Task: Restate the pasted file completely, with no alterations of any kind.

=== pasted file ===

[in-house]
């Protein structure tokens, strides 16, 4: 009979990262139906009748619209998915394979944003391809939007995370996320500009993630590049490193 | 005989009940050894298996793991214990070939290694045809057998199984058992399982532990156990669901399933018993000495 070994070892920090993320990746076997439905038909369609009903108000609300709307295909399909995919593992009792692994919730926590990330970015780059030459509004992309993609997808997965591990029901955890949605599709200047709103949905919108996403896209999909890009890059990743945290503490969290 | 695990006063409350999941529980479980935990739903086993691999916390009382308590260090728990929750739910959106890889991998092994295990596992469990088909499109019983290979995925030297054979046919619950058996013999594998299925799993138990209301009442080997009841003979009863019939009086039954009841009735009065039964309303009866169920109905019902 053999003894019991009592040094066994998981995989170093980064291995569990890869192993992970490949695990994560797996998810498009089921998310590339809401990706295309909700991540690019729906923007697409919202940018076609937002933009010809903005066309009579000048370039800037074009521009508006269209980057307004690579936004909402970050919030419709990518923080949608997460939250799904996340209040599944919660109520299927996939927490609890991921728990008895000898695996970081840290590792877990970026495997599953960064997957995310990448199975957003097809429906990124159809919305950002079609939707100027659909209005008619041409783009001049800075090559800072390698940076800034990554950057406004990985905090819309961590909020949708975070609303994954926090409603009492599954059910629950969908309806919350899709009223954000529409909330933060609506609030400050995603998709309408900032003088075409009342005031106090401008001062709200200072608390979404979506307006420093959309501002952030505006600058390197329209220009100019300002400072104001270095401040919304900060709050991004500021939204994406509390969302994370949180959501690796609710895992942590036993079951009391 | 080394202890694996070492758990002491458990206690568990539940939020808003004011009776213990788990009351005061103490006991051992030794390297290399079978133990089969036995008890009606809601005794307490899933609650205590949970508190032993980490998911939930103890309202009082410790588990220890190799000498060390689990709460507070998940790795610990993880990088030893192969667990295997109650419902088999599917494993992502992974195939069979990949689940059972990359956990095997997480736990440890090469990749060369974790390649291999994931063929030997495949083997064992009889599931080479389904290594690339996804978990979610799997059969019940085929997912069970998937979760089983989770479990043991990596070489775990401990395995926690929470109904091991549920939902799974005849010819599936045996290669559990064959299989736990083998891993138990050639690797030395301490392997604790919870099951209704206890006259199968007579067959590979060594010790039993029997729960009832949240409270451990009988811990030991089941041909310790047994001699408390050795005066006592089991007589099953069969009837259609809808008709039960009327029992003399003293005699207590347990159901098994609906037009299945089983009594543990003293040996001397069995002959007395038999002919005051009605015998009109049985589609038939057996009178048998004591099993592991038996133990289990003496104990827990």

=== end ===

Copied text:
[in-house]
């Protein structure tokens, strides 16, 4: 009979990262139906009748619209998915394979944003391809939007995370996320500009993630590049490193 | 005989009940050894298996793991214990070939290694045809057998199984058992399982532990156990669901399933018993000495 070994070892920090993320990746076997439905038909369609009903108000609300709307295909399909995919593992009792692994919730926590990330970015780059030459509004992309993609997808997965591990029901955890949605599709200047709103949905919108996403896209999909890009890059990743945290503490969290 | 695990006063409350999941529980479980935990739903086993691999916390009382308590260090728990929750739910959106890889991998092994295990596992469990088909499109019983290979995925030297054979046919619950058996013999594998299925799993138990209301009442080997009841003979009863019939009086039954009841009735009065039964309303009866169920109905019902 053999003894019991009592040094066994998981995989170093980064291995569990890869192993992970490949695990994560797996998810498009089921998310590339809401990706295309909700991540690019729906923007697409919202940018076609937002933009010809903005066309009579000048370039800037074009521009508006269209980057307004690579936004909402970050919030419709990518923080949608997460939250799904996340209040599944919660109520299927996939927490609890991921728990008895000898695996970081840290590792877990970026495997599953960064997957995310990448199975957003097809429906990124159809919305950002079609939707100027659909209005008619041409783009001049800075090559800072390698940076800034990554950057406004990985905090819309961590909020949708975070609303994954926090409603009492599954059910629950969908309806919350899709009223954000529409909330933060609506609030400050995603998709309408900032003088075409009342005031106090401008001062709200200072608390979404979506307006420093959309501002952030505006600058390197329209220009100019300002400072104001270095401040919304900060709050991004500021939204994406509390969302994370949180959501690796609710895992942590036993079951009391 | 080394202890694996070492758990002491458990206690568990539940939020808003004011009776213990788990009351005061103490006991051992030794390297290399079978133990089969036995008890009606809601005794307490899933609650205590949970508190032993980490998911939930103890309202009082410790588990220890190799000498060390689990709460507070998940790795610990993880990088030893192969667990295997109650419902088999599917494993992502992974195939069979990949689940059972990359956990095997997480736990440890090469990749060369974790390649291999994931063929030997495949083997064992009889599931080479389904290594690339996804978990979610799997059969019940085929997912069970998937979760089983989770479990043991990596070489775990401990395995926690929470109904091991549920939902799974005849010819599936045996290669559990064959299989736990083998891993138990050639690797030395301490392997604790919870099951209704206890006259199968007579067959590979060594010790039993029997729960009832949240409270451990009988811990030991089941041909310790047994001699408390050795005066006592089991007589099953069969009837259609809808008709039960009327029992003399003293005699207590347990159901098994609906037009299945089983009594543990003293040996001397069995002959007395038999002919005051009605015998009109049985589609038939057996009178048998004591099993592991038996133990289990003496104990827990």